On this day in 1933: “En route from Havana to New York, the luxury passenger ship Morro Castle was stranded off Cape Hatteras in a hurricane. The entire orchestra was seasick and the ship’s 140 passengers gathered in the lounge because of water in some cabins.
“Twenty-two-year-old Gwendolyn Taylor of Philadelphia distracted the crowd with piano playing and singing. ‘I thought I ought to do something,’ she later recounted, ‘and the only thing I could do was play. So I played. I sang, too; only cheerful things. I think some of the women wanted to hear hymns, but I thought they needed jazz more.’ ”
— From “On This Day in Outer Banks History” by Sarah Downing (2014)
Being stranded overnight off Hatteras was far from the worst misfortune the Morro Castle would encounter.
“On a warm January day in 1903, the most famous and influential black leader in America came to San Diego.
“Booker T. Washington created such a stir that roughly 15 percent of the city’s population showed up to hear him speak on ‘The Negro Problem.’
“Washington’s visit is a little-known episode in the city’s halting march forward on civil rights, and now it has a fascinating footnote, a bit of cross-country serendipity involving an autographed first-edition book, a library sale and a retired law enforcement administrator with a keen eye for what things are and where they belong.
“The book is ‘Character Building,’ a 1902 collection of speeches by Washington. He signed it and gave it to his host in San Diego, George Marston, the city’s most prominent merchant, who in turn cherished it enough to put one of his personal bookplates on the inside of the front cover.
“And then, somehow, it wound up in North Carolina 112 years later….”
— From “Book bought in North Carolina comes home to San Diego” by John Wilkens in the San Diego Union-Tribune (Sept. 5)
It was High Point Public Library volunteer Bill Phillips who spotted the book, paid $2 for it and donated it to the San Diego History Center. But Phillips has not a clue to its puzzling past: “I hope some unsuspecting person will come forward and say, ‘Oh, that was in a batch of books I left there.’ “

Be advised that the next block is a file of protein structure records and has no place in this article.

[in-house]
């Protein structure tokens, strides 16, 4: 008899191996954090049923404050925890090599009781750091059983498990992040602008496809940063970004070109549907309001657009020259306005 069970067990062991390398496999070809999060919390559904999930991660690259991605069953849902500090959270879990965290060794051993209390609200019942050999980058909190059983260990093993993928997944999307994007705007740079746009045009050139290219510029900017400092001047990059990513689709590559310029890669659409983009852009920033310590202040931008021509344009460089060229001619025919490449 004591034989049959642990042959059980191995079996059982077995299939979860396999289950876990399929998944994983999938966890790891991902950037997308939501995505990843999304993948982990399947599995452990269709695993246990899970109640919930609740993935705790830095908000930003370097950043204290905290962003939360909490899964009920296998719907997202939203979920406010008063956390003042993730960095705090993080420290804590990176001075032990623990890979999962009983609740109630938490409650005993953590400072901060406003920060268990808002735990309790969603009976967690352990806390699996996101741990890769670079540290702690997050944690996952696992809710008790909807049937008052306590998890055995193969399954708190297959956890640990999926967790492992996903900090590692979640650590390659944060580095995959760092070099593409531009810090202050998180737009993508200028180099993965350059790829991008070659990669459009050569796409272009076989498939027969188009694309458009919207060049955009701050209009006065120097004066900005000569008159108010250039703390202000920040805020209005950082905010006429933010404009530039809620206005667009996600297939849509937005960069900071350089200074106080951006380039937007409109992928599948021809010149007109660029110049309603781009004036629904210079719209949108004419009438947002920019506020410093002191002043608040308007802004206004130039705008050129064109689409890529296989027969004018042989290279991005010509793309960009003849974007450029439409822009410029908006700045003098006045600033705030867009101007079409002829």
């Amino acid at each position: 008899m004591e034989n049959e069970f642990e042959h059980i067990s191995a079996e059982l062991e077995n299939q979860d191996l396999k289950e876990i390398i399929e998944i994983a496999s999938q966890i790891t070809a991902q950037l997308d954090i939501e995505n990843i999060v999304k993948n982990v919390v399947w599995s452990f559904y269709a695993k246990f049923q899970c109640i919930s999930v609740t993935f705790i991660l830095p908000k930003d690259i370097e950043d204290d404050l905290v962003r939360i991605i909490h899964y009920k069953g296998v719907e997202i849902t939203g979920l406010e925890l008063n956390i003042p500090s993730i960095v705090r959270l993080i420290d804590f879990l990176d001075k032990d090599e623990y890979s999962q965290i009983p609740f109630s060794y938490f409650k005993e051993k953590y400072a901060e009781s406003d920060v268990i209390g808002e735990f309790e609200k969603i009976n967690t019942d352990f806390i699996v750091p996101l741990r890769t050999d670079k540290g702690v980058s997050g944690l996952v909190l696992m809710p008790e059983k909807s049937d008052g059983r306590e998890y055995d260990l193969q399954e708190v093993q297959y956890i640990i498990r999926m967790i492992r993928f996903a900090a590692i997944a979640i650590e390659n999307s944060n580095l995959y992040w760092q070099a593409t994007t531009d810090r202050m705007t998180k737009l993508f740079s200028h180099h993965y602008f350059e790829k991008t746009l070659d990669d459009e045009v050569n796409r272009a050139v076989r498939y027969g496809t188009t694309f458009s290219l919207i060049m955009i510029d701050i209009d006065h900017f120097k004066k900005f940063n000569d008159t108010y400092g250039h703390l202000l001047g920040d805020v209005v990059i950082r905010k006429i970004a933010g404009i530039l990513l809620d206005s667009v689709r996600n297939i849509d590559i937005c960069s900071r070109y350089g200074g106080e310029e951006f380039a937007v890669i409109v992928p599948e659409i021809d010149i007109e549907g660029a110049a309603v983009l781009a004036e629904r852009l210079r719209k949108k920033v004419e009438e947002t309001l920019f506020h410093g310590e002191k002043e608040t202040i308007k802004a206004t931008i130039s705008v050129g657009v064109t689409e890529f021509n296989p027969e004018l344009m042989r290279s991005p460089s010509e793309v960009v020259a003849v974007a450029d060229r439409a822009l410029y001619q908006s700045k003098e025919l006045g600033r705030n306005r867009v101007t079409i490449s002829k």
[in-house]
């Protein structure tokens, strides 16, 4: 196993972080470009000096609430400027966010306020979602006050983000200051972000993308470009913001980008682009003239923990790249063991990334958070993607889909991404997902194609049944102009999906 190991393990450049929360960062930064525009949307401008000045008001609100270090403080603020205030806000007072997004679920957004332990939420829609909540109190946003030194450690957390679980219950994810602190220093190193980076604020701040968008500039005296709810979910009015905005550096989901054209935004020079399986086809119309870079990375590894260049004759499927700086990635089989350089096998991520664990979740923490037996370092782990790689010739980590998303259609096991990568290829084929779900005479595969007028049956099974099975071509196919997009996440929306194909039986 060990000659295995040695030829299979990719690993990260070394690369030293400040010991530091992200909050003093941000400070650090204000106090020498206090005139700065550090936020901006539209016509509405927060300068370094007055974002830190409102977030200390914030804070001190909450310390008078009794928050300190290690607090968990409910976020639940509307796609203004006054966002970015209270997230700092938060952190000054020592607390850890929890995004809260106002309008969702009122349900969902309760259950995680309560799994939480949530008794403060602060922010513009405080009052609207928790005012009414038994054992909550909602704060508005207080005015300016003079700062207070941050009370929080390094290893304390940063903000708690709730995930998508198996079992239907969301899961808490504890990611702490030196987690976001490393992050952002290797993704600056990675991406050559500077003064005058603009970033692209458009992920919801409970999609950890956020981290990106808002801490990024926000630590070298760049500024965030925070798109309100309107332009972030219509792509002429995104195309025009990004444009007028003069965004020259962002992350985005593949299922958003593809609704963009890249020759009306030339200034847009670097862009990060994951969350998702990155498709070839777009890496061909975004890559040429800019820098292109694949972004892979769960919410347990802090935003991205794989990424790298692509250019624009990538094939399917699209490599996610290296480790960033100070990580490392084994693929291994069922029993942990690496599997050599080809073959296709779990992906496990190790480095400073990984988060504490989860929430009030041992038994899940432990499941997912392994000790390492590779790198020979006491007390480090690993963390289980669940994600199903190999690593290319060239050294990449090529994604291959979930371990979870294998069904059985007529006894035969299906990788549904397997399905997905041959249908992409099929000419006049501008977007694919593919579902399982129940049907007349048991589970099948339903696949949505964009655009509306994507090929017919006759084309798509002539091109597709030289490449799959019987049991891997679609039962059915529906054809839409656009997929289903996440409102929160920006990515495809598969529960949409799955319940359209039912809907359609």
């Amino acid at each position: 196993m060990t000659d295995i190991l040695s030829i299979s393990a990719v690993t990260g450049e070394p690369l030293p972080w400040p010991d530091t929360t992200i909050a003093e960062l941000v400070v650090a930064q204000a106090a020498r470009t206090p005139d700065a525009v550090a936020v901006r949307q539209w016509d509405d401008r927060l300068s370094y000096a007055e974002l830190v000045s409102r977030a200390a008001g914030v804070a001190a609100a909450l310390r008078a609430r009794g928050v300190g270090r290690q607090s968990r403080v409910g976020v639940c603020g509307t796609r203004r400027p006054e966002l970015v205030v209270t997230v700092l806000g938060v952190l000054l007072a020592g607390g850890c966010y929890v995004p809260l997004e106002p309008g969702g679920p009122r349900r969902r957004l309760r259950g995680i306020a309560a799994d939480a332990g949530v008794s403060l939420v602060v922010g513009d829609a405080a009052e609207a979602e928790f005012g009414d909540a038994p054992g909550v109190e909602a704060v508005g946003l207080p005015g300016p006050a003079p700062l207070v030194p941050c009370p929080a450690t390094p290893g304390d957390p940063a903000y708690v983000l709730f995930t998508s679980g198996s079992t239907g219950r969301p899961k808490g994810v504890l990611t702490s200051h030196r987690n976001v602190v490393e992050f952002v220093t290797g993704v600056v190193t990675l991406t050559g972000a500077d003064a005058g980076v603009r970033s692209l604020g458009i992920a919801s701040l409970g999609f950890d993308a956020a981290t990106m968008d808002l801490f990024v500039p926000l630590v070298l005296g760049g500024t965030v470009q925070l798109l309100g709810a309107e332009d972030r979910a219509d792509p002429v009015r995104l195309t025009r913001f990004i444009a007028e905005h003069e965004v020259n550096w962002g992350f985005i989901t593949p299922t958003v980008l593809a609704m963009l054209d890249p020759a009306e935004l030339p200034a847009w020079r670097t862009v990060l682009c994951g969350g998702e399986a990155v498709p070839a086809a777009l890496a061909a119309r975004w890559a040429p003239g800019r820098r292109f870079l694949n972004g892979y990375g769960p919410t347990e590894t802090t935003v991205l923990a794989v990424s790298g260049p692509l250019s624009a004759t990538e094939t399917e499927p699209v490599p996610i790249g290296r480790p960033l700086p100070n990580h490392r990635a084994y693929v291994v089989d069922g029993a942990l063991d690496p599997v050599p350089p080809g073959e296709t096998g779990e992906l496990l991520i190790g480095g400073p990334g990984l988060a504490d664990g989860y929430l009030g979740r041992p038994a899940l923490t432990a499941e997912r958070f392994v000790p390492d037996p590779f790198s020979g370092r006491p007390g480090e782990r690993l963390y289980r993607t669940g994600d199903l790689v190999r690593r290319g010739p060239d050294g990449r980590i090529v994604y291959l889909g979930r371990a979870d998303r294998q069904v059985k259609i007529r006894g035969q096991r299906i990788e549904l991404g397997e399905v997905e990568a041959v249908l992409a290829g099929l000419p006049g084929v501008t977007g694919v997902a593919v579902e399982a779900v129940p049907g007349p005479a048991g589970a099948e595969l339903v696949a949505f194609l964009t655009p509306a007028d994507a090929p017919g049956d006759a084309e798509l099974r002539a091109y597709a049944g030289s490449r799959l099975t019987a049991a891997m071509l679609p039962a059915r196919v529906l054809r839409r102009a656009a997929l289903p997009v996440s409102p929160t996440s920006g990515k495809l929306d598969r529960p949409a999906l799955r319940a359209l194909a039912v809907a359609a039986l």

Might any Miscellany readers know (or want to speculate) how “Character Building” made its way from San Diego to High Point?
“Statewide, [liquor] drinking habits follow patterns, sometimes unexpected ones. Rural counties like Bertie, Greene and Hertford have an outsized appetite for gin, while Dare, Currituck, Onslow and other coastal counties imbibe rum at an accelerated rate….
“Tennessee whiskey sells better closer to North Carolina’s western boundary…. Wake, Durham and Orange counties all are significantly ahead of the state average in rye sales, peaking at 463 percent above the norm in Orange County.
“ ‘Rye is a hot new trend right now, for sure. Most of my business is on the south side in Chapel Hill,’ said Barry Roberts, buyer and warehouse manager for Orange County’s ABC board. ‘Rittenhouse Rye is particularly hard to find. I order it 50 cases at a time when I can get it.’ ”
— From “What We Drink in North Carolina,” an entertaining data dive in the Wilmington Star-News (Sept. 6)
Not so beloved: Elvis Presley Coconut Water Vodka.
(Hat tip: John L. Robinson)
“On a 1926 lecture tour, Lucia Ames Mead — the 70-year-old grande dame of peace activism — was ambushed in North Carolina by anti-radicals led by Margaret Overman Gregory, daughter of Senator Lee Overman, who had conducted the famous hearings in 1919 to expose the alleged crimes of Bolsheviks during the Russian Revolution….
“Gregory, state DAR regent, warned that North Carolina was ‘the target of the most desperate efforts of the Soviet propagandists seeking the overthrow of the American government and planning for a Red Russian invasion of the South.’
“Gregory and her followers attended Mead’s appearances en masse and prevented her from delivering addresses in Charlotte and Salisbury….”
— From “Battling Miss Bolsheviki: The Origins of Female Conservatism in the United States” by Kirsten Marie Delegard (2012)
“A professor of history at the university in Chapel Hill believes [Tar Heel] should be two words….and he has been campaigning quietly to get the matter corrected and standardized….
“William Powell has petitioned Merriam-Webster… whose definition in Webster’s Third Unabridged Dictionary reads: ‘tarheel, also tarheeler: from Tarheel State, nickname for North Carolina; a North Carolinian — a nickname.’
“Frederick Mish, joint editorial director for Merriam-Webster, says the spelling as one word is not likely to change for a while.
” ‘We have to weigh evidence from North Carolina as well as evidence from other places. There has to be a clear-cut preponderance one way or another as to spelling….'”
— From “Tarheel or Tar Heel?” by the Associated Press in the Wilmington Star-News (Dec. 11, 1977)
However long it took Merriam-Webster to find its requisite “clear-cut preponderance,” today the online Unabridged refers to “Tar Heel or Tarheel also Tarheeler.”
“Tarheeler”? A topic for another day….